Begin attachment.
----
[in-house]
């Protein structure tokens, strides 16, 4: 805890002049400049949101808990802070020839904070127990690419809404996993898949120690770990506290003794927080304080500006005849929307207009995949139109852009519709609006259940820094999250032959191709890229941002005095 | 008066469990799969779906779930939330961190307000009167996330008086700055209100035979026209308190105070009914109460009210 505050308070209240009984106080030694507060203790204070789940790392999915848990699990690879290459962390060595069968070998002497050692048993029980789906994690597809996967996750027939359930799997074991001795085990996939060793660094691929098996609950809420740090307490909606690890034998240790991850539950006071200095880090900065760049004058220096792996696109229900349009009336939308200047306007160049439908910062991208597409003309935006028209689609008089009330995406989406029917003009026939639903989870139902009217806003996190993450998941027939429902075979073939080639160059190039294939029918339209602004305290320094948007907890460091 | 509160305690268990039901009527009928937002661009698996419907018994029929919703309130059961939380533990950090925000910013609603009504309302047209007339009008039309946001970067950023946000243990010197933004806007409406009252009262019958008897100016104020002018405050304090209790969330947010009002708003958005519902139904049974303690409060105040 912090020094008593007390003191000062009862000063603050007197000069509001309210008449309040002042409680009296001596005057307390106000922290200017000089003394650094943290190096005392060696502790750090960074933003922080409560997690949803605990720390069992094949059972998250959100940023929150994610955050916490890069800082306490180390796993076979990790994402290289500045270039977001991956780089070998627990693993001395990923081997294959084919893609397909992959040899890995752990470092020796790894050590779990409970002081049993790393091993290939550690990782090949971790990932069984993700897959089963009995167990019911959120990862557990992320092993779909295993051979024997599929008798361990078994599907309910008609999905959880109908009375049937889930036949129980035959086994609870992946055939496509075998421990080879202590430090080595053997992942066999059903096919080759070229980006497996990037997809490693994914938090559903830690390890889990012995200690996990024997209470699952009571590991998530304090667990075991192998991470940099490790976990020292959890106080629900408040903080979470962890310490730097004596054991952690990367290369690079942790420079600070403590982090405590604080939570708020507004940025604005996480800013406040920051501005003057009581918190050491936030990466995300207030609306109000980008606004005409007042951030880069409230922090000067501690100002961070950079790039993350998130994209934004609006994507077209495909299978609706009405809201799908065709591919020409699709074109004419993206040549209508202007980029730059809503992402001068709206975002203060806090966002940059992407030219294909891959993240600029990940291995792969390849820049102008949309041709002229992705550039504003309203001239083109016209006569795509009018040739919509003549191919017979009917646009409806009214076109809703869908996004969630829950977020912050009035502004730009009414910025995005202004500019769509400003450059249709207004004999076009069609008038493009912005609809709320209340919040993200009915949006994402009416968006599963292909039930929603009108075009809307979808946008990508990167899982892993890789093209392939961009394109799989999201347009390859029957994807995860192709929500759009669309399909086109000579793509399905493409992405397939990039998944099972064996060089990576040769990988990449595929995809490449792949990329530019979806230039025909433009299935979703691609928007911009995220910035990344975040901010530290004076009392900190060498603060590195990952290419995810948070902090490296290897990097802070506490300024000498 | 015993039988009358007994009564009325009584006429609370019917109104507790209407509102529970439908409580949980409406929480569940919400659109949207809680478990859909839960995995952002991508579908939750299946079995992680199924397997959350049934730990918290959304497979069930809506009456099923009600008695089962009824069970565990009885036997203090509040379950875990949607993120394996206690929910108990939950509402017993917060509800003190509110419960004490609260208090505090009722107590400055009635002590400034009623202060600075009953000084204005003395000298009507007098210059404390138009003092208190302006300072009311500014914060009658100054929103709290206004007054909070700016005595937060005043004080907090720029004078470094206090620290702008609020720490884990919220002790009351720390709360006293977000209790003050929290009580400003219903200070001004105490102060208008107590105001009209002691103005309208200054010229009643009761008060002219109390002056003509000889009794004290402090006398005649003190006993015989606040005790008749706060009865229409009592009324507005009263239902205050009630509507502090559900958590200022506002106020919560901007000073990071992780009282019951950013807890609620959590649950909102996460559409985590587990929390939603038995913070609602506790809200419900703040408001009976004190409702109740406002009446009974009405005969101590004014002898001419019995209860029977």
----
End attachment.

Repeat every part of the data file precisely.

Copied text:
[in-house]
């Protein structure tokens, strides 16, 4: 805890002049400049949101808990802070020839904070127990690419809404996993898949120690770990506290003794927080304080500006005849929307207009995949139109852009519709609006259940820094999250032959191709890229941002005095 | 008066469990799969779906779930939330961190307000009167996330008086700055209100035979026209308190105070009914109460009210 505050308070209240009984106080030694507060203790204070789940790392999915848990699990690879290459962390060595069968070998002497050692048993029980789906994690597809996967996750027939359930799997074991001795085990996939060793660094691929098996609950809420740090307490909606690890034998240790991850539950006071200095880090900065760049004058220096792996696109229900349009009336939308200047306007160049439908910062991208597409003309935006028209689609008089009330995406989406029917003009026939639903989870139902009217806003996190993450998941027939429902075979073939080639160059190039294939029918339209602004305290320094948007907890460091 | 509160305690268990039901009527009928937002661009698996419907018994029929919703309130059961939380533990950090925000910013609603009504309302047209007339009008039309946001970067950023946000243990010197933004806007409406009252009262019958008897100016104020002018405050304090209790969330947010009002708003958005519902139904049974303690409060105040 912090020094008593007390003191000062009862000063603050007197000069509001309210008449309040002042409680009296001596005057307390106000922290200017000089003394650094943290190096005392060696502790750090960074933003922080409560997690949803605990720390069992094949059972998250959100940023929150994610955050916490890069800082306490180390796993076979990790994402290289500045270039977001991956780089070998627990693993001395990923081997294959084919893609397909992959040899890995752990470092020796790894050590779990409970002081049993790393091993290939550690990782090949971790990932069984993700897959089963009995167990019911959120990862557990992320092993779909295993051979024997599929008798361990078994599907309910008609999905959880109908009375049937889930036949129980035959086994609870992946055939496509075998421990080879202590430090080595053997992942066999059903096919080759070229980006497996990037997809490693994914938090559903830690390890889990012995200690996990024997209470699952009571590991998530304090667990075991192998991470940099490790976990020292959890106080629900408040903080979470962890310490730097004596054991952690990367290369690079942790420079600070403590982090405590604080939570708020507004940025604005996480800013406040920051501005003057009581918190050491936030990466995300207030609306109000980008606004005409007042951030880069409230922090000067501690100002961070950079790039993350998130994209934004609006994507077209495909299978609706009405809201799908065709591919020409699709074109004419993206040549209508202007980029730059809503992402001068709206975002203060806090966002940059992407030219294909891959993240600029990940291995792969390849820049102008949309041709002229992705550039504003309203001239083109016209006569795509009018040739919509003549191919017979009917646009409806009214076109809703869908996004969630829950977020912050009035502004730009009414910025995005202004500019769509400003450059249709207004004999076009069609008038493009912005609809709320209340919040993200009915949006994402009416968006599963292909039930929603009108075009809307979808946008990508990167899982892993890789093209392939961009394109799989999201347009390859029957994807995860192709929500759009669309399909086109000579793509399905493409992405397939990039998944099972064996060089990576040769990988990449595929995809490449792949990329530019979806230039025909433009299935979703691609928007911009995220910035990344975040901010530290004076009392900190060498603060590195990952290419995810948070902090490296290897990097802070506490300024000498 | 015993039988009358007994009564009325009584006429609370019917109104507790209407509102529970439908409580949980409406929480569940919400659109949207809680478990859909839960995995952002991508579908939750299946079995992680199924397997959350049934730990918290959304497979069930809506009456099923009600008695089962009824069970565990009885036997203090509040379950875990949607993120394996206690929910108990939950509402017993917060509800003190509110419960004490609260208090505090009722107590400055009635002590400034009623202060600075009953000084204005003395000298009507007098210059404390138009003092208190302006300072009311500014914060009658100054929103709290206004007054909070700016005595937060005043004080907090720029004078470094206090620290702008609020720490884990919220002790009351720390709360006293977000209790003050929290009580400003219903200070001004105490102060208008107590105001009209002691103005309208200054010229009643009761008060002219109390002056003509000889009794004290402090006398005649003190006993015989606040005790008749706060009865229409009592009324507005009263239902205050009630509507502090559900958590200022506002106020919560901007000073990071992780009282019951950013807890609620959590649950909102996460559409985590587990929390939603038995913070609602506790809200419900703040408001009976004190409702109740406002009446009974009405005969101590004014002898001419019995209860029977």